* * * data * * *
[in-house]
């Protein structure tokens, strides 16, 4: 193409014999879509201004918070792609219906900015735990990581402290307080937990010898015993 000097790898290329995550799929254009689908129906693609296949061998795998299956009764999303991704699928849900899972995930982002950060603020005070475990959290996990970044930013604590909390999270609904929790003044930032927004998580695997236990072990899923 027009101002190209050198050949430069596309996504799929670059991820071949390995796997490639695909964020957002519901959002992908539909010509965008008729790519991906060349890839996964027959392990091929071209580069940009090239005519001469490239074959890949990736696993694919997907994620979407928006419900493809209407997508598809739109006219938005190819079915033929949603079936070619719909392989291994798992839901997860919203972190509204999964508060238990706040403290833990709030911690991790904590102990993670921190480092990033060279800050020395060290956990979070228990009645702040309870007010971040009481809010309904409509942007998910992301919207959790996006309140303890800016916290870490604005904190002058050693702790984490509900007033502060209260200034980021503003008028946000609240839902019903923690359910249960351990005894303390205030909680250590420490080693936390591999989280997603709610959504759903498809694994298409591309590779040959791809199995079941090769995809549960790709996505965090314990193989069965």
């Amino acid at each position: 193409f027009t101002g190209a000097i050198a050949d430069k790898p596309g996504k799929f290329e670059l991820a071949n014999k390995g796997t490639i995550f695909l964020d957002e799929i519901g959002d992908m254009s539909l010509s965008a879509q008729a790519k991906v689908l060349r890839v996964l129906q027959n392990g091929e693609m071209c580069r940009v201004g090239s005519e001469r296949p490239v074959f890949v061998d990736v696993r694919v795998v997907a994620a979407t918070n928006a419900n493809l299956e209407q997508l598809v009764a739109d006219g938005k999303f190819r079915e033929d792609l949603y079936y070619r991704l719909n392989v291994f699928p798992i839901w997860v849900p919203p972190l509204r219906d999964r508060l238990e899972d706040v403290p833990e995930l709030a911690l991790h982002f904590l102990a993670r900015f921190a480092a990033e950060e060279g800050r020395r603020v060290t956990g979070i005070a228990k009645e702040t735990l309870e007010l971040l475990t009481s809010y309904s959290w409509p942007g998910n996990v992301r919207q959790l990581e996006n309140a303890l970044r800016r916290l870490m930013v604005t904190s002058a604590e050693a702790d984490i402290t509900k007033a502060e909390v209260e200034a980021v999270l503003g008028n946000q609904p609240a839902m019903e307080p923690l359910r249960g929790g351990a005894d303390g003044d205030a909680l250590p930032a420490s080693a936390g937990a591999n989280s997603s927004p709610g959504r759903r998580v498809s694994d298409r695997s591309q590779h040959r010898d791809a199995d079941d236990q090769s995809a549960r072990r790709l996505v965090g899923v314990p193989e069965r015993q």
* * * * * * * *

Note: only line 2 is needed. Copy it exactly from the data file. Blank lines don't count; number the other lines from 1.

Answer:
């Protein structure tokens, strides 16, 4: 193409014999879509201004918070792609219906900015735990990581402290307080937990010898015993 000097790898290329995550799929254009689908129906693609296949061998795998299956009764999303991704699928849900899972995930982002950060603020005070475990959290996990970044930013604590909390999270609904929790003044930032927004998580695997236990072990899923 027009101002190209050198050949430069596309996504799929670059991820071949390995796997490639695909964020957002519901959002992908539909010509965008008729790519991906060349890839996964027959392990091929071209580069940009090239005519001469490239074959890949990736696993694919997907994620979407928006419900493809209407997508598809739109006219938005190819079915033929949603079936070619719909392989291994798992839901997860919203972190509204999964508060238990706040403290833990709030911690991790904590102990993670921190480092990033060279800050020395060290956990979070228990009645702040309870007010971040009481809010309904409509942007998910992301919207959790996006309140303890800016916290870490604005904190002058050693702790984490509900007033502060209260200034980021503003008028946000609240839902019903923690359910249960351990005894303390205030909680250590420490080693936390591999989280997603709610959504759903498809694994298409591309590779040959791809199995079941090769995809549960790709996505965090314990193989069965």